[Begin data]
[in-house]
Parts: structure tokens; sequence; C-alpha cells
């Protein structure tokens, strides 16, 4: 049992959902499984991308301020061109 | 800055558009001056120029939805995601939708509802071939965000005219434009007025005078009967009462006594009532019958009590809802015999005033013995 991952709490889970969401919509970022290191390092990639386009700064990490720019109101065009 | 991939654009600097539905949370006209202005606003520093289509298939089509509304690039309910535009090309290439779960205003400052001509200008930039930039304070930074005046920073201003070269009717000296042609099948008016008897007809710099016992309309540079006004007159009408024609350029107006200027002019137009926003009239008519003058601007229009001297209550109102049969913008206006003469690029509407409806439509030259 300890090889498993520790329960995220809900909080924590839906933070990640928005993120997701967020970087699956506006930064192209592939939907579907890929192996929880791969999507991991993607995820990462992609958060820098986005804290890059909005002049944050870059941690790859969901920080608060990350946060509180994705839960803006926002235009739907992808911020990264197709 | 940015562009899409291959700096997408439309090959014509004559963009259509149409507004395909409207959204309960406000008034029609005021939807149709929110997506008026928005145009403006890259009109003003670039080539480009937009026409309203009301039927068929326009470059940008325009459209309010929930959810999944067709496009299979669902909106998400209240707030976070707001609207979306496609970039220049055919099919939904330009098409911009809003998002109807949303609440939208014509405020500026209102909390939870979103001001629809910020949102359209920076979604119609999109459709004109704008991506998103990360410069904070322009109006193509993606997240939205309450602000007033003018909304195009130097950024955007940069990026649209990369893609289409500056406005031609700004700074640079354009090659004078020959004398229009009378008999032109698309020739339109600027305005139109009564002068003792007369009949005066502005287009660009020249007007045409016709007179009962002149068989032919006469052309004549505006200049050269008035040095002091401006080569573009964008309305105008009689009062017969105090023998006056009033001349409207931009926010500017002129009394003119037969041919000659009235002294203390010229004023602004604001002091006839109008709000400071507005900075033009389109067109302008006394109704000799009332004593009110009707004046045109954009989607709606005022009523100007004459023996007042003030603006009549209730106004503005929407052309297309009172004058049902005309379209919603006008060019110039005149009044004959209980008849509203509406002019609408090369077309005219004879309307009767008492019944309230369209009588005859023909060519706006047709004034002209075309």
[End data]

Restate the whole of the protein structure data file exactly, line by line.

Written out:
[in-house]
Parts: structure tokens; sequence; C-alpha cells
């Protein structure tokens, strides 16, 4: 049992959902499984991308301020061109 | 800055558009001056120029939805995601939708509802071939965000005219434009007025005078009967009462006594009532019958009590809802015999005033013995 991952709490889970969401919509970022290191390092990639386009700064990490720019109101065009 | 991939654009600097539905949370006209202005606003520093289509298939089509509304690039309910535009090309290439779960205003400052001509200008930039930039304070930074005046920073201003070269009717000296042609099948008016008897007809710099016992309309540079006004007159009408024609350029107006200027002019137009926003009239008519003058601007229009001297209550109102049969913008206006003469690029509407409806439509030259 300890090889498993520790329960995220809900909080924590839906933070990640928005993120997701967020970087699956506006930064192209592939939907579907890929192996929880791969999507991991993607995820990462992609958060820098986005804290890059909005002049944050870059941690790859969901920080608060990350946060509180994705839960803006926002235009739907992808911020990264197709 | 940015562009899409291959700096997408439309090959014509004559963009259509149409507004395909409207959204309960406000008034029609005021939807149709929110997506008026928005145009403006890259009109003003670039080539480009937009026409309203009301039927068929326009470059940008325009459209309010929930959810999944067709496009299979669902909106998400209240707030976070707001609207979306496609970039220049055919099919939904330009098409911009809003998002109807949303609440939208014509405020500026209102909390939870979103001001629809910020949102359209920076979604119609999109459709004109704008991506998103990360410069904070322009109006193509993606997240939205309450602000007033003018909304195009130097950024955007940069990026649209990369893609289409500056406005031609700004700074640079354009090659004078020959004398229009009378008999032109698309020739339109600027305005139109009564002068003792007369009949005066502005287009660009020249007007045409016709007179009962002149068989032919006469052309004549505006200049050269008035040095002091401006080569573009964008309305105008009689009062017969105090023998006056009033001349409207931009926010500017002129009394003119037969041919000659009235002294203390010229004023602004604001002091006839109008709000400071507005900075033009389109067109302008006394109704000799009332004593009110009707004046045109954009989607709606005022009523100007004459023996007042003030603006009549209730106004503005929407052309297309009172004058049902005309379209919603006008060019110039005149009044004959209980008849509203509406002019609408090369077309005219004879309307009767008492019944309230369209009588005859023909060519706006047709004034002209075309």